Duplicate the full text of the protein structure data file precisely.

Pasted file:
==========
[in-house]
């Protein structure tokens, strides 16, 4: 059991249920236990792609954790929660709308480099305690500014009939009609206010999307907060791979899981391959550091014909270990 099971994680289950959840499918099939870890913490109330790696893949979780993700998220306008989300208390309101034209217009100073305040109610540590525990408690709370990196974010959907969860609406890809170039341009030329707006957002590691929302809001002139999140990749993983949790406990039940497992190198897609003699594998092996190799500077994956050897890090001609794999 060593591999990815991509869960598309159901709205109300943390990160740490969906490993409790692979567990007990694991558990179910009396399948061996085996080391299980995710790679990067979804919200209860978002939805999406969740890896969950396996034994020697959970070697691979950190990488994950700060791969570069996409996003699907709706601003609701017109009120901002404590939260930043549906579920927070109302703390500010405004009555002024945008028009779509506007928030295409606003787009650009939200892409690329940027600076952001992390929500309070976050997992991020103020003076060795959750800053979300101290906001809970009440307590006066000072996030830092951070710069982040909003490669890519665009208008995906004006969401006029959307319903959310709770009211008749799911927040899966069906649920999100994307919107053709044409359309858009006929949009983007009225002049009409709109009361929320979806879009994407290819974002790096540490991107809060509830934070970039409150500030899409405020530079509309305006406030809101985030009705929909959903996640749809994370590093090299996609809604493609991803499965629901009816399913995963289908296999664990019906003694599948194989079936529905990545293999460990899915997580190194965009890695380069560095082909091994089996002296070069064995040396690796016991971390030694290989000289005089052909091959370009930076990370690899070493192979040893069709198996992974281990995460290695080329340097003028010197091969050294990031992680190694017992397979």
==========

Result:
[in-house]
């Protein structure tokens, strides 16, 4: 059991249920236990792609954790929660709308480099305690500014009939009609206010999307907060791979899981391959550091014909270990 099971994680289950959840499918099939870890913490109330790696893949979780993700998220306008989300208390309101034209217009100073305040109610540590525990408690709370990196974010959907969860609406890809170039341009030329707006957002590691929302809001002139999140990749993983949790406990039940497992190198897609003699594998092996190799500077994956050897890090001609794999 060593591999990815991509869960598309159901709205109300943390990160740490969906490993409790692979567990007990694991558990179910009396399948061996085996080391299980995710790679990067979804919200209860978002939805999406969740890896969950396996034994020697959970070697691979950190990488994950700060791969570069996409996003699907709706601003609701017109009120901002404590939260930043549906579920927070109302703390500010405004009555002024945008028009779509506007928030295409606003787009650009939200892409690329940027600076952001992390929500309070976050997992991020103020003076060795959750800053979300101290906001809970009440307590006066000072996030830092951070710069982040909003490669890519665009208008995906004006969401006029959307319903959310709770009211008749799911927040899966069906649920999100994307919107053709044409359309858009006929949009983007009225002049009409709109009361929320979806879009994407290819974002790096540490991107809060509830934070970039409150500030899409405020530079509309305006406030809101985030009705929909959903996640749809994370590093090299996609809604493609991803499965629901009816399913995963289908296999664990019906003694599948194989079936529905990545293999460990899915997580190194965009890695380069560095082909091994089996002296070069064995040396690796016991971390030694290989000289005089052909091959370009930076990370690899070493192979040893069709198996992974281990995460290695080329340097003028010197091969050294990031992680190694017992397979």